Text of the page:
A review into animal management in Townsville has been completed with Townsville City Council proposing changes to better protect the community, the environment, and pets with irresponsible owners.
The amendments have been recommended in a committee meeting today and will go to Full Council on September 22 before inviting residents to provide feedback through Have Your Say Townsville.
Community Health, Safety and Environmental Sustainability Committee chairperson Maurie Soars said the proposed amendments had been designed to ensure that as the city grows, the animal management laws adjusted accordingly.
“With more than 32,000 registered dogs and 3,700 approved cats it’s easy to see that we are a city that loves our animal companions,” Cr Soars said.
“However, as the city grows it’s important that our local laws adjust to keep our city safe and to ensure that owners are being responsible and considerate of their neighbours.
“In 2020, Council received around 7,100 customer requests relating to animal management, which included 584 excess animal complaints and over 1,100 barking dog complaints.
“These proposed amendments to the animal management local law strikes that balance between allowing residents to keep their pets while also ensuring that it doesn’t impact the amenity of the area.”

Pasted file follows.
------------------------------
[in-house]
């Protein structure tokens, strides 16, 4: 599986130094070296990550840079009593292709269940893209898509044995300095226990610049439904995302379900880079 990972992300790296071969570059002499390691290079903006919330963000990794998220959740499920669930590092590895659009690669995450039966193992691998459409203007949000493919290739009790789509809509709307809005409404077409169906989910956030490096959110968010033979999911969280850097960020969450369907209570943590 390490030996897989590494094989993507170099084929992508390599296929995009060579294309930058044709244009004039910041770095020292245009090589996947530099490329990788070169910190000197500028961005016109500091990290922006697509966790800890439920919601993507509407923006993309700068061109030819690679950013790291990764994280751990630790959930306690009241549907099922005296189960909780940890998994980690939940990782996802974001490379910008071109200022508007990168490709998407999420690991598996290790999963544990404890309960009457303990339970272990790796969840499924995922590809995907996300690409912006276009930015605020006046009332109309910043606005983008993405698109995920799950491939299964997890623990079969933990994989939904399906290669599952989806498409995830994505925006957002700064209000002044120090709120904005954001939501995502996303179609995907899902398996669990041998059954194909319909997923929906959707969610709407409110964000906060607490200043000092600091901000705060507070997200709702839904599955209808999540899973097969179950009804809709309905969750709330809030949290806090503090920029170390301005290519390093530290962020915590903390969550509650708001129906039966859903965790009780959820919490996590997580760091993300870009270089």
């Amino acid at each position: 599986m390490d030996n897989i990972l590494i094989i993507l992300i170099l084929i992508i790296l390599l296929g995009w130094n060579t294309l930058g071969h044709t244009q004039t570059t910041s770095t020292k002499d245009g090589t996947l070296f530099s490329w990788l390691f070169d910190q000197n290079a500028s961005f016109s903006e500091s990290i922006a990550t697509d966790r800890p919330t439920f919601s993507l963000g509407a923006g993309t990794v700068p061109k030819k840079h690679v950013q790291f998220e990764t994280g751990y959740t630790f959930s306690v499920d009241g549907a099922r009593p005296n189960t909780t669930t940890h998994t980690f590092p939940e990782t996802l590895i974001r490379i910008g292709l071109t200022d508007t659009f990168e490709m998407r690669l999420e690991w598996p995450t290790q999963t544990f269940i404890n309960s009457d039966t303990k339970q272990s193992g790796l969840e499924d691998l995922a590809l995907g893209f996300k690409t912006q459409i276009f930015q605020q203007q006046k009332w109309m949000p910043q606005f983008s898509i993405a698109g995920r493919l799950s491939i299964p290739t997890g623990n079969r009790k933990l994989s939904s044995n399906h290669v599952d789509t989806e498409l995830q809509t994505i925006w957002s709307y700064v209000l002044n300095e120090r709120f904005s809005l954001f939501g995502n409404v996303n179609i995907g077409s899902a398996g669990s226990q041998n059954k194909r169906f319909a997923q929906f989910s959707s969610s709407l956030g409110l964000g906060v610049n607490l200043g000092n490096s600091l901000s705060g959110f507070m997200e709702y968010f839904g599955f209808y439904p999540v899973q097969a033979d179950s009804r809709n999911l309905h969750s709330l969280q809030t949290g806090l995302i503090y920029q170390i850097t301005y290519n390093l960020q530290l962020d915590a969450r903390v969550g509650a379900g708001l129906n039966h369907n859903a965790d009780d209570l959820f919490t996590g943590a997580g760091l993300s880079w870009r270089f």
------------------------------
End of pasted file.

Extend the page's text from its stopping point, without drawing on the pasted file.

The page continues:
The proposed amendments include provisions to protect native animals on Magnetic Island from wandering cats, the ability to enforce rehoming of animals, strengthening provisions around wandering animals and revisions to definitions of adequate enclosures.
“Some of the most significant amendments proposed through this report were at the request of community members, particularly the changes to cat ownership on Magnetic Island. These changes are suggested to include no new cats on the Island, the desexing of all cats currently approved, not allowing cats to visit the island and enforcement of cats being contained in a house or cat enclosure,” Cr Soars said.
“We’ve also included rehoming orders across the local government area to protect animals that are the victims of irresponsible pet ownership and have been collected by Council on several occasions after escaping their enclosures and adjusted the definition of an adequate enclosure.
“To further protect residents and animals, we’ve included limits for how many dogs a person can have under their effective control in a dog park and strengthened the seizure powers for animals that have been found in breach on numerous occasions.”
Other amendments include:
- Reducing the maximum number of dogs and cats a person can keep on an allotment
- No keeping large animals or roosters unless the property is zoned as rural residential or rural
- Registration of cats
- Kennels and catteries to only be considered for certain activities on property zoned as rural residential or rural
- Changes to minimum standards for keeping of animals. Particularly around noise and odour
Residents will have 30 days to provide their feedback following the Full Council meeting on 22 September, with consultation closing on Friday 22 October.